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Have you ever stopped to think about the wide scope of our emotions? How you can be absolutely certain of how you feel one minute and then just as easily feel completely different about everything the next?
I marvel at our capacity to feel and then just as simply to “unfeel.” As though we are unzipping our love/lust/infatuation/certainty and replacing it with apathy/hate/indifference/anger. This most often happens in relationships, which makes it apparent what a fine line there really is between love and hate.
So, how do we ever really know if what we’re feeling in the moment is real and lasting? You have to trust yourself, but more importantly, you have to know what you really want and if what you want now will be what you want two years from now or even two months from now. It’s all about trusting your instincts, knowing yourself and knowing the person you are giving yourself to.
So how can you prevent this widely swinging emotional pull, especially when you get into tough relationship spots? I like to think of it as “how do you see when you’re blind?”
1. Only ask the opinions of those you really trust. If you are experiencing relationship issues, it’s so natural to go chat with your friends. However, sometimes we talk to too many people, and no one is truly objective. Everyone interjects their own experiences, thoughts and (sometimes) baggage when it comes to relationship strife. That’s why less is more when it comes to confiding. And oftentimes, we don’t take their advice anyway! Remember: to fix a relationship, you have to talk to the person in the relationship, so go to your partner first. If your partner is a tightly closed shell, remind him/her that when they got into a relationship, they were agreeing to converse, just like you were agreeing to have sex. Make a deal: more talking equals more sex! (Always a fair trade.) Bottom line? Don’t get too many opinions.
2. Look at the big picture. When we’re going through a difficult time, we can feel consumed, like this is the way we are going to feel forever. Look at the big picture. Remember a time when you were sick or sad. Did that feeling last forever? Look at the scope of your life – how many relationships have you had? How many have ended? How many have you looked back on, only to say, “What was I thinking?” So, if you are really upset, ask yourself: Am I really feeling this way because it’s valid or because I am caught up in emotions? How can I get clarity? Get some perspective and realize it won’t always feel like this – good or bad.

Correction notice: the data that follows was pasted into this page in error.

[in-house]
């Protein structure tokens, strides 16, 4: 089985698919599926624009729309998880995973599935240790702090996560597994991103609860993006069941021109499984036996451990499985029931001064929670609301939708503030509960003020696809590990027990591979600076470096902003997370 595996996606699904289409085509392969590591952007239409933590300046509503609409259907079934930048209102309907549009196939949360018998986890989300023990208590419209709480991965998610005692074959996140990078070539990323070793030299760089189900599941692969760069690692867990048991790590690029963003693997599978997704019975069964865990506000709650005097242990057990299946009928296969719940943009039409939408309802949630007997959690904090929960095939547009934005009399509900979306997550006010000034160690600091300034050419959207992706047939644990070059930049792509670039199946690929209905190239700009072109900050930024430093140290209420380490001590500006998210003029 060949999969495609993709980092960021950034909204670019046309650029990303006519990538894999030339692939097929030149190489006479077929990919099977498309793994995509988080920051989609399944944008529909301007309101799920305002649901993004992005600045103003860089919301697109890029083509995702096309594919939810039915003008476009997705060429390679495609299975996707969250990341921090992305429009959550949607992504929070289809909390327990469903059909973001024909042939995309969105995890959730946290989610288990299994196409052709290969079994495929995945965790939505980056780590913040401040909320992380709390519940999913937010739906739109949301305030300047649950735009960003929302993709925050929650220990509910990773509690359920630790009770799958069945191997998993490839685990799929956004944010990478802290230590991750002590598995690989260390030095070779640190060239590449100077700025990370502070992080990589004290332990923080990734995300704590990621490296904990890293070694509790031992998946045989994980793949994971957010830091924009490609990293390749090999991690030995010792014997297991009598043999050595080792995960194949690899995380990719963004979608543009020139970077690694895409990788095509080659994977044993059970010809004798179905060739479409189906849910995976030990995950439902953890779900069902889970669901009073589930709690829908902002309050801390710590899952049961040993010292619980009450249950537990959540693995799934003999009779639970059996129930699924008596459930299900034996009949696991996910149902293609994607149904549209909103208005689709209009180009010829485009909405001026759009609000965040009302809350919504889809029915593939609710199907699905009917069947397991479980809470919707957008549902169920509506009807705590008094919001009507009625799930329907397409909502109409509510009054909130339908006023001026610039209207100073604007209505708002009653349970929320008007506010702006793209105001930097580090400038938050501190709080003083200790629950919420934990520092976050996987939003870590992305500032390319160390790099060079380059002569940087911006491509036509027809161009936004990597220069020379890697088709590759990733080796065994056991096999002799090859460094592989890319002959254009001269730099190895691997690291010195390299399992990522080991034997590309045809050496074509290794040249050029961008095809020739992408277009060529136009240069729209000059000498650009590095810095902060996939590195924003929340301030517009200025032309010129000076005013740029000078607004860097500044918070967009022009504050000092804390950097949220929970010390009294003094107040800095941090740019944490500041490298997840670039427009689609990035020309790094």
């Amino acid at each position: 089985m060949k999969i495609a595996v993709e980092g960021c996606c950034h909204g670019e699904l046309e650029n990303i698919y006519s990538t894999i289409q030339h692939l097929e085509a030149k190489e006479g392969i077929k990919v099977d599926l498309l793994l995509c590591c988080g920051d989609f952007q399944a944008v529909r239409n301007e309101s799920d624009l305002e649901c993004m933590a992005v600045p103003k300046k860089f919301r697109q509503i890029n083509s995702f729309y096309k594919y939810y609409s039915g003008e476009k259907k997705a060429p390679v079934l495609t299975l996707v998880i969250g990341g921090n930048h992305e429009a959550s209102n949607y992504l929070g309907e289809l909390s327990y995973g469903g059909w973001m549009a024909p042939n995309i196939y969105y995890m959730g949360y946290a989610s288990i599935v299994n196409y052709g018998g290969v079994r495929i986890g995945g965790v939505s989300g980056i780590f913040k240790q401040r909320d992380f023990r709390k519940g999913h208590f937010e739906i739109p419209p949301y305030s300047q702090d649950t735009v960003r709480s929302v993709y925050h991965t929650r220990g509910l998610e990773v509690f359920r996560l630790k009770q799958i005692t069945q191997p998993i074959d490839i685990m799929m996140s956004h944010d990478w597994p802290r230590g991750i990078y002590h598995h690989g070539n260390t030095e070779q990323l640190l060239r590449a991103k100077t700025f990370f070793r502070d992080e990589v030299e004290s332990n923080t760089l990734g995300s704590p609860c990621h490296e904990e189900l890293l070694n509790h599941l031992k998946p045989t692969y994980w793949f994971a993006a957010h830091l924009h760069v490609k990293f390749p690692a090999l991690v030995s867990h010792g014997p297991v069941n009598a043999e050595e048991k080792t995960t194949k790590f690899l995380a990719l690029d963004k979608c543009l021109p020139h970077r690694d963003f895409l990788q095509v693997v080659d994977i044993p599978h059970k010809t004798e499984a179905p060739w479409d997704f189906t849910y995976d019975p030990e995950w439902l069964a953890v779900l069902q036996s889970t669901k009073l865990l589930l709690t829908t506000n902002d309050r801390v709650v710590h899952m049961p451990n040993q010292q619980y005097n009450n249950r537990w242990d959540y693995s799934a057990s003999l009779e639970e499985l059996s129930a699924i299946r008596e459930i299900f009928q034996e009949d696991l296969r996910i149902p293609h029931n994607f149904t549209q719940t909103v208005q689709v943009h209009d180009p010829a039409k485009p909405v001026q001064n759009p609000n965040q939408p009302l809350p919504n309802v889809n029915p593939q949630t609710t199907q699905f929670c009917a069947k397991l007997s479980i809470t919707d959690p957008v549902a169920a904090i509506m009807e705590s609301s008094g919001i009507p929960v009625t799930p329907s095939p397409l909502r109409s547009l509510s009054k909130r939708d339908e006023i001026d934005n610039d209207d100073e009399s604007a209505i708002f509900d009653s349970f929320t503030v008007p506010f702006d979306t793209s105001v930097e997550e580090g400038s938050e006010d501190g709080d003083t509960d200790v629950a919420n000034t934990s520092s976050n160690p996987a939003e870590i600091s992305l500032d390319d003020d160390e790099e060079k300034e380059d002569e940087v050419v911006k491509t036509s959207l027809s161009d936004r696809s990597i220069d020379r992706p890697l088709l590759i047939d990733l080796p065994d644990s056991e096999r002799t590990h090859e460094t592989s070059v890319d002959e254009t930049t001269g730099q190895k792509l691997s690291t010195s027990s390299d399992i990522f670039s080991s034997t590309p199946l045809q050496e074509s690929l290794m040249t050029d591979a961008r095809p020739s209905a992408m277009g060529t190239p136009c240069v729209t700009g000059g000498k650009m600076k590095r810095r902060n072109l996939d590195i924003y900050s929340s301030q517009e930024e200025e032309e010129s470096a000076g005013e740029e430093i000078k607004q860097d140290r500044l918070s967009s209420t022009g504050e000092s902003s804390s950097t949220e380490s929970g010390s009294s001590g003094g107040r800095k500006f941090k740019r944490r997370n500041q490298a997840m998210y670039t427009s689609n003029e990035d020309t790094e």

3. Realize that the old adage is true: time really does help. I don’t think time always heals, but it does allow you to put the pieces back together. Sometimes, after break-ups, we realize these terrible patterns or habits we may have had. Was I really that clingy? That controlling? That insecure? You might find yourself feeling more confident, more aware and more powerful once you get some distance. Don’t be afraid to let time be your ally instead of your enemy. Don’t be in such a rush to change and heal. Accept the process – it can often be the most interesting part of your life.
4. You won’t get over X until you meet Y. While it’s important to get closure from those relationships that you were really hung up on, sometimes you don’t move on until you meet someone you care about more. This doesn’t always happen, and you shouldn’t rush out to look for it, but in terms of healing, meeting different people can make you look at the world in a completely unique way. Let each person who comes and goes from your life bring you something new and interesting.
5. Pay attention to yourself. Often, when we go through tough times, we worry about everyone but ourselves. Worrying and obsessing has never changed a single situation, and it makes you crazy in the process. Why do we worry so much? Why do we stress? What does that do, really? Accept the things you cannot change and have no control over and focus on what you can do for yourself. What will help you move on? What will help you feel better? Don’t be afraid to get back to who you are.
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